At the Coolidge Corner Theater in Brookline, MA this Thursday – more info here:
By Diana R. H. Winters
[Cross-posted at HealthLawProf blog.]
Yesterday was a big day in the fight against antibiotic resistance. The White House released an Executive Order and a National Strategy document on Combating Antibiotic-Resistant Bacteria, the President’s Council of Advisors on Science and Technology (PCAST) released a report on antibiotic resistance, and the National Institutes of Health and the Biomedical Advanced Research and Development Authority announced a $20 million prize for developing tests to identify highly resistant infections. Kevin Outterson at The Incidental Economist, Food Safety News, and the New York Times provide a good summary of these developments.
It is clear that the administration recognizes the grave threat posed by antibiotic resistance and that it intends to make combating this danger a national priority. Its approach is broad—the National Strategy includes a “Guiding Principle” that “[d]etecting and controlling antibiotic resistance requires the adoption of a ‘One-Health’ approach to disease surveillance that recognizes that resistance can arise in humans, animals, and the environment,” and the strategy pays much attention to the role of antibiotics in food production. One main objective of the strategy is to eliminate the use of medically important antibiotics at subtherapeutic levels for growth promotion (the practice of feeding animals antibiotics to make them fatter, not to make them well).
But in regards to the use of antibiotics for growth promotion in animals, the strategy does not provide the tools, or even the rhetoric, to support meaningful movement towards decreasing their use. The strategy calls for FDA to implement Guidance #213, to enhance its data collection capabilities, and to increase educational outreach on the appropriate use of antibiotics. Guidance #213, issued in December 2013, is intended to provide drug sponsors with information as to how they can “modify the use conditions” of medically important antimicrobial drug products to limit use to that “necessary for assuring animal health,” and only under veterinary supervision. Not only do guidance documents not establish legally enforceable duties, the recommendations in Guidance #213 are characterized as voluntary. FDA, moreover, has known the dangers of using antibiotics in animal feed at subtherapeutic levels for four decades, and has been sitting on the information. Swift and strong action is needed now.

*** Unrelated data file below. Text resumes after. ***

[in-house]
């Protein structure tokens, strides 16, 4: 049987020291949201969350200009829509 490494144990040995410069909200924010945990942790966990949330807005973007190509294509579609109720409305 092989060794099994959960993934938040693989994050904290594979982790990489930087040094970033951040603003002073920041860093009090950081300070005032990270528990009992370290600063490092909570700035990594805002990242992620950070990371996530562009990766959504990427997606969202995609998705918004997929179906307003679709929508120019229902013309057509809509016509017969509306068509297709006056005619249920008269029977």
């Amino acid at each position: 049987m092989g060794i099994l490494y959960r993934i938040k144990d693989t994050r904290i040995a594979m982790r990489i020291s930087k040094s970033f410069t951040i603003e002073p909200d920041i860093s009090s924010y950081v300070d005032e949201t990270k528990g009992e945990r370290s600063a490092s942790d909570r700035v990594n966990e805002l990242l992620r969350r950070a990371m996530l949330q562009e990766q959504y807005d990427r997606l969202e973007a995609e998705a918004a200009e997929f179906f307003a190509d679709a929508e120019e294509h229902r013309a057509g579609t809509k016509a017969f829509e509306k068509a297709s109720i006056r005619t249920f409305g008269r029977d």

By Timo Minssen
Three days ago I commented on a couple of legal issues raised in the recent Nature report “Phage therapy gets revitalized” by Sara Reardon. One challenge concerns the reluctance of pharma companies to broadly invest in the development of phage therapies. As pointed out in the report, this does of course very much (but not only) relate to the question of patentability. Various aspects might present obstacles to the patentability of technology relating to phage therapy. To not complicate the discussion and considering recent developments I decided to focus on some of aspects under US patent law.
Like in Europe, the first door to patentability that phage-related technology would need to pass concerns patent eligibility. In the last years the US Supreme Court has rendered an astonishing number of fundamental patent-decisions, including not less than four (!) landmark judgments on patent eligibility, i.e. Bilski v. Kappos (2010), Mayo v. Prometheus (2012) , AMP v. Myriad (2013) and Alice v. CLS (2014). Most relevant in this context are the decisions in Prometheus and Myriad.